Historical and natural attractions lie side-by-side in Cades Cove, a flat mountain valley on the Townsend side of the park. It was a population center before the park was established.
Access to Cades Cove is along an 11-mile one-way loop road. Traffic moves slowly through this pastoral landscape, so plan on spending at least two hours on the loop. Two two-way lanes cross the cove and allow you to shorten or lengthen your drive.
The roads in Cades Cove are closed to vehicular traffic on Wednesday and Saturday mornings until 10 a.m. from May to September. Exploring on foot or bike is a lovely way to experience the cove.
You can leave Cades Cove (but not enter it) along the one-way Rich Mountain Road, which climbs up and over Rich Mountain and deposits you in Tuckaleechee Cove, near Townsend. The road is steep and curvy, offering lovely views of the cove below. It is closed in winter, from mid-November through mid-March.
Another exit from Cades Cove is Parsons Branch Road, a one-way seasonal road that departs the cove near the Cable Mill and heads through unspoiled mountains. After joining with Forge Creek Road, this route ends at Highway 129 and Calderwood Lake. It is 10 miles from Cades Cove to Highway 129.
From 129 you can drive east into North Carolina or west to Chilhowee and the Foothills Parkway in Blount County.
There are indications that Cherokee and other native Americans used Cades Cove for hunting and as a way to travel through the rough mountain terrain. But it is believed that whites were the first people to settle permanently in this fertile yet remote place. Early homesteaders came in the 1820s, and by 1850 the population was nearly 700.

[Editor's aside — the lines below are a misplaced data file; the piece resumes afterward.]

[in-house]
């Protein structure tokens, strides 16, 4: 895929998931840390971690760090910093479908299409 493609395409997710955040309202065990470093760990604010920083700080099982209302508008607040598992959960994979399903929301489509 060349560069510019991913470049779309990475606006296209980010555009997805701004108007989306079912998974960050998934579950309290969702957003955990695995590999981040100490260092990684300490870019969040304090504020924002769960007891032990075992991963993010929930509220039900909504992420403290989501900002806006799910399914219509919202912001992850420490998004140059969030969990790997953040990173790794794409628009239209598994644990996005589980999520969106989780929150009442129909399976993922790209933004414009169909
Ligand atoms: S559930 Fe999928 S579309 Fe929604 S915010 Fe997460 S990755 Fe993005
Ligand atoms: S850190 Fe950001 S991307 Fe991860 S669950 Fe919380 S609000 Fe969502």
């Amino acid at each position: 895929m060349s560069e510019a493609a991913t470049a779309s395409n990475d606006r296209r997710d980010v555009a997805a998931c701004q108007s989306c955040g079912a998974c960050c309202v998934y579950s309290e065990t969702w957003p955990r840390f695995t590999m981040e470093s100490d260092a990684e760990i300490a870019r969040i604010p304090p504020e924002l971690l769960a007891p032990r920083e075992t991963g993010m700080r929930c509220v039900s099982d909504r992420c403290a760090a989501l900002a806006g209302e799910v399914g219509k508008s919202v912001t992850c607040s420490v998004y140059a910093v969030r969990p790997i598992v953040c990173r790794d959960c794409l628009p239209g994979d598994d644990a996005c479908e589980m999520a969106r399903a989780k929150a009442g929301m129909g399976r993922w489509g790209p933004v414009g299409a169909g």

Families—with names like Jobe, Oliver, Tipton, Shields, Burchfield, Cable, Sparkes, and Gregory—farmed, raised cattle, collected wild chestnuts, and hunted. They built churches, a school, gristmill, and homes. Theirs was the hard yet happy life of the mountains.
In the 1920s and ’30s, the government came to buy up Cades Cove land for the park. Some of the remaining 600 residents agreed to the financial settlement and left the cove. Others took less money, but retained the right to live in Cades Cove until they died.
One man, John W. Oliver, took Tennessee to court, but he lost and moved out in 1937. During the 1940s, the population of Cades Cove dropped quickly. The school closed in 1944 and the post office shuttered in 1947. By the end of the decade it was a ghost town, left to the imaginations of visitors yet to come.
Cades Cove is home to more than 70 historic buildings, which makes it the best place in the park to learn about human inhabitation of the Smokies. Along the 11-mile loop you will have the opportunity to explore various homesteads, including the John Oliver Place, the Henry Whitehead Place, and Carter Shields Cabin. Historic churches include the 1902 Methodist Church, the 1887 Primitive Baptist Church, and the 1915 Missionary Baptist Church.
At the extreme western end of the loop is the Cable Mill area, which you should explore on foot. The gristmill here is original; it was built by John P. Cable in the 1870s. Outbuildings around the mill were moved here from other parts of the park. They include a cantilever barn, blacksmith shop, smokehouse, and the Gregg-Cable House, believed to be the first frame house built in the cove.
There is a parking lot, visitors center, and restrooms at the Cable Mill.
Deer are a common sight in Cades Cove. You may also see bears, river otters, elk, woodchuck, wild turkeys, rabbits, and squirrels. Elusive animals of the cove include bobcat, raccoons, and gray and red foxes.
Over the years, the park service has debated how to manage the Cades Cove environment. Since it is a “historical district,” the objective is not to return the cove to nature but to preserve its open spaces and historic buildings. In the early years, the park service issued grazing permits, built large drainage ditches, and introduced non-native fescue grass.
More recently, they have rethought these policies. They are phasing out grazing and haying, resorting instead to prescribed burns to keep the cove open. Native grasses and wildflowers are being reintroduced, and drainage ditches are being plugged so that low-lying areas will return to being wetlands.
© Susanna Henighan Potter from Moon Tennessee, 5th Edition